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As we careen toward human-like artificial intelligence in real life, popular fiction is stoking our fears. I was prepared to dismiss Quantic Dream‘s Detroit: Become Human as one more weak entry in this genre of the robots are taking over. But I wound up liking it.
Quantic Dream’s interactive cinema games have been criticized as being “movies with buttons.” It takes a certain kind of person to play titles like the French studio’s latest release, which debuts for the PlayStation 4 on May 25.
Those who enjoy visceral adrenaline shooters might want to skip it. But I found this game about human mistreatment of androids to be a riveting story and one of the finest games I’ve played this year. It kept me busy for dozens of hours, and it made me think.
This story has some minor spoilers — Ed.
I like the latest game from studio leader David Cage because it centers on just one moral dilemma, about how humans treat human-looking androids as either sentient beings or objects. It’s the kind of artificial intelligence story that I wanted from HBO’s Westworld. It raises the ethical question of whether it’s OK to treat human-like robots as slaves or disposable video game characters, or to recognize that they’re so realistic in looks and emotions that they deserve the same rights that people have.
Cage wants to remind us of the lesson we should have learned so long ago in Arnold Schwarzenegger’s The Terminator movies — that Skynet is about to become sentient and it’s going to be bad for us. And the closer that day comes to being a reality, the less we seem to care, as we can dismiss Cage’s androids as mere video game characters.
This game is different from Quantic Dream’s other games — Indigo Prophecy, Heavy Rain and Beyond: Two Souls — because it is much bigger in scope. Set in the city of Detroit in the year 2038, the story focuses on the use of artificial intelligence-equipped androids in our everyday life, as servants of our whims, passions, and worst desires. The relationship between the androids and humans is tense, in part because androids are so efficient that they have replaced humans in many jobs and driven the unemployment rate to 37 percent.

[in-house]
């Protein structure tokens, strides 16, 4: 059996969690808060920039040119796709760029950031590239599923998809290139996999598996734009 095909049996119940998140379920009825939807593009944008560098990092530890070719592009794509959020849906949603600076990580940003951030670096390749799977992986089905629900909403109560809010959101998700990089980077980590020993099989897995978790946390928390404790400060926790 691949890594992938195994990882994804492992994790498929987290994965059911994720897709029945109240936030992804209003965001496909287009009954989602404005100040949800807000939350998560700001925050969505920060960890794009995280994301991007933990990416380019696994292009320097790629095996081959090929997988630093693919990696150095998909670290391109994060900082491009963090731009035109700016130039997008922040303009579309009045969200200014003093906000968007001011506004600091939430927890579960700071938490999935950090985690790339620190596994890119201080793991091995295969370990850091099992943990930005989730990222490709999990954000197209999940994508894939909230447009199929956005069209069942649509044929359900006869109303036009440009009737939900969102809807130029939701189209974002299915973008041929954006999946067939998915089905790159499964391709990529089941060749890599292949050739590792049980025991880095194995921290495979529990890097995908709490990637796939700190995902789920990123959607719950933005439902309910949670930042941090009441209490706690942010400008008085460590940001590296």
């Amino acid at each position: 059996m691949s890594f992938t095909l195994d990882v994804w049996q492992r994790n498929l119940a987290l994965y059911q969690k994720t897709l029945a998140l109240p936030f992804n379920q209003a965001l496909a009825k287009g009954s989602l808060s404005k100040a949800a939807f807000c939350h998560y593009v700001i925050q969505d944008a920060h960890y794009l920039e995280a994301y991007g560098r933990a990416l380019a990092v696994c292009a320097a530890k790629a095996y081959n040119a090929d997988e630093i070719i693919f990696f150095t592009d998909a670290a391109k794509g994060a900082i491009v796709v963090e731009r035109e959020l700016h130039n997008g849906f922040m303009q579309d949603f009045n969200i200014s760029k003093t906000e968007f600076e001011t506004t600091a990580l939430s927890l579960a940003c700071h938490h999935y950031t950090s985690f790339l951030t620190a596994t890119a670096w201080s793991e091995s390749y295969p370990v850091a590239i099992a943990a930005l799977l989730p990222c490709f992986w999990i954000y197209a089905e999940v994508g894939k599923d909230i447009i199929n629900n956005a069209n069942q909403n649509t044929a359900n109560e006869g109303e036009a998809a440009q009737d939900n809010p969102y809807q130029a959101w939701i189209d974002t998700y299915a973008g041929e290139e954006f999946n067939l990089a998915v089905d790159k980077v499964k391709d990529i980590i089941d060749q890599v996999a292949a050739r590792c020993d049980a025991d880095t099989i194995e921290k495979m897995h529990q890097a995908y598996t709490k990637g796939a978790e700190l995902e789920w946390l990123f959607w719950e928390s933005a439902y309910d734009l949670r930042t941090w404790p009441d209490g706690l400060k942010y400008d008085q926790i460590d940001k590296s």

When the androids start behaving as if they are sentient beings, things get out of control. You step in to the roles of three androids — Kara, Connor, and Markus. You have a lot of choices to make, and you have to decide whether to earn your rights through violent overthrow or peaceful negotiation. The choices have consequences, and the story can branch in so many directions that you won’t know if you are on the “right path” or not by the time that you finish. You won’t know if your choices are fateful or inconsequential.
In each story, you discover what it takes for the android to become human.
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What you’ll like
The human and android characters look amazing, but also terrifying
In 2038, a company called CyberLife has created human robots that look and behave in amazingly realistic ways. The graphics of the characters look so good that I would dare say that we have crossed the “uncanny valley,” which posits that the more we try to create a realistic rendering of a human, the more we notice the small flaws and are disturbed by something uncanny about the facsimile.
You could stop and stare at any android — including the beautiful character Chloe who greets you as your servant at the start of the game — and wonder whether you’re looking at something real. You can see how tech companies can make the future seem so attractive while they do nothing to cushion the blow when androids start taking all of the jobs.
In its wider environment, Detroit does a good job of showing an amazing depiction of modern robots and the cracks in the facade at the same time. Your android will make a run to a store for you, passing by drunks, homeless people, dilapidated houses, and other signs that show people can no longer make a good living.
Sometimes, all this makes you wonder if you’re playing a horror game.
It has a riveting start
Connor (played by Bryan Dechart) kicks off the game as a hostage negotiator. CyberLife sends him to assist the police to deal with an android who has murdered his host, shot a police officer, and is holding his master, the host’s daughter, as a hostage on the edge of a skyscraper. Connor has to quickly investigate and reconstruct what happened. The process of doing this is quite fun, as you have to use Connor’s abilities as a walking crime lab to understand more about the deviant android. Once you’re reasonably sure of what took place, Connor can go out on the ledge and negotiate. What happens in this scene quickly illustrates the angst in the society. Humans are treating androids as disposable, and the androids are becoming human.
You care about the androids more than the humans
Just like in Westworld (sorry for making so many comparisons), the humans can be evil and the androids are innocent. When Kara arrives at the home of her new owner, she must work for a deranged, unemployed man with a young daughter. She develops a relationship with little Alice, and then must do the man’s bidding as he screams at both the servant and the child.